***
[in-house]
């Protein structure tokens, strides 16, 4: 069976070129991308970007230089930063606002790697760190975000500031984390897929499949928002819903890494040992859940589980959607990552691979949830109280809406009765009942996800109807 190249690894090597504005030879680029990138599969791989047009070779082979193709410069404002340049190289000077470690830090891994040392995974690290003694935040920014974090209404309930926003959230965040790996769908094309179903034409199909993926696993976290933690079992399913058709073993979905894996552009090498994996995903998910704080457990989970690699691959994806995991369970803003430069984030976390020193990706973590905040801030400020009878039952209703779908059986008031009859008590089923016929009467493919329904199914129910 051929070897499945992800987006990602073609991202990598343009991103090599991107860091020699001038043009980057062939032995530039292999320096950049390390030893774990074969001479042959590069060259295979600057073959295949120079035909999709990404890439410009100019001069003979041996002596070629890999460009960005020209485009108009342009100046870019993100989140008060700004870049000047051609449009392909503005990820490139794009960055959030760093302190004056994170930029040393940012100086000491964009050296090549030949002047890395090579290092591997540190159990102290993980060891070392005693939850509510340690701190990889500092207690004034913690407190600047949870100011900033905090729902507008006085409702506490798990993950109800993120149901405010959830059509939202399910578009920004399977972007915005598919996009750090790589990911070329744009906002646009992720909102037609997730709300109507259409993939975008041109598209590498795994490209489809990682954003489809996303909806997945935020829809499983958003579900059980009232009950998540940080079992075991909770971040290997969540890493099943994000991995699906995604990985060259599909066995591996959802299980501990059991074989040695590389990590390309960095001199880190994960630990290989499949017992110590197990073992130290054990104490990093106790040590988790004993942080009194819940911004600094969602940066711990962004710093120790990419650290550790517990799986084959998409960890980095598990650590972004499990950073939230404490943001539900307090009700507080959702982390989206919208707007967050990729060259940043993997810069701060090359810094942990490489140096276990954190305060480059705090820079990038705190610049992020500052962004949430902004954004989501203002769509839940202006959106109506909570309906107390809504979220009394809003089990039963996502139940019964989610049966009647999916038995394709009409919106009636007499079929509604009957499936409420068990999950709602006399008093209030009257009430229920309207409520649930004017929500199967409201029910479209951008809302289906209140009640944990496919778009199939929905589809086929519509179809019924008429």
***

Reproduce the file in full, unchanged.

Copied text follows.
[in-house]
């Protein structure tokens, strides 16, 4: 069976070129991308970007230089930063606002790697760190975000500031984390897929499949928002819903890494040992859940589980959607990552691979949830109280809406009765009942996800109807 190249690894090597504005030879680029990138599969791989047009070779082979193709410069404002340049190289000077470690830090891994040392995974690290003694935040920014974090209404309930926003959230965040790996769908094309179903034409199909993926696993976290933690079992399913058709073993979905894996552009090498994996995903998910704080457990989970690699691959994806995991369970803003430069984030976390020193990706973590905040801030400020009878039952209703779908059986008031009859008590089923016929009467493919329904199914129910 051929070897499945992800987006990602073609991202990598343009991103090599991107860091020699001038043009980057062939032995530039292999320096950049390390030893774990074969001479042959590069060259295979600057073959295949120079035909999709990404890439410009100019001069003979041996002596070629890999460009960005020209485009108009342009100046870019993100989140008060700004870049000047051609449009392909503005990820490139794009960055959030760093302190004056994170930029040393940012100086000491964009050296090549030949002047890395090579290092591997540190159990102290993980060891070392005693939850509510340690701190990889500092207690004034913690407190600047949870100011900033905090729902507008006085409702506490798990993950109800993120149901405010959830059509939202399910578009920004399977972007915005598919996009750090790589990911070329744009906002646009992720909102037609997730709300109507259409993939975008041109598209590498795994490209489809990682954003489809996303909806997945935020829809499983958003579900059980009232009950998540940080079992075991909770971040290997969540890493099943994000991995699906995604990985060259599909066995591996959802299980501990059991074989040695590389990590390309960095001199880190994960630990290989499949017992110590197990073992130290054990104490990093106790040590988790004993942080009194819940911004600094969602940066711990962004710093120790990419650290550790517990799986084959998409960890980095598990650590972004499990950073939230404490943001539900307090009700507080959702982390989206919208707007967050990729060259940043993997810069701060090359810094942990490489140096276990954190305060480059705090820079990038705190610049992020500052962004949430902004954004989501203002769509839940202006959106109506909570309906107390809504979220009394809003089990039963996502139940019964989610049966009647999916038995394709009409919106009636007499079929509604009957499936409420068990999950709602006399008093209030009257009430229920309207409520649930004017929500199967409201029910479209951008809302289906209140009640944990496919778009199939929905589809086929519509179809019924008429």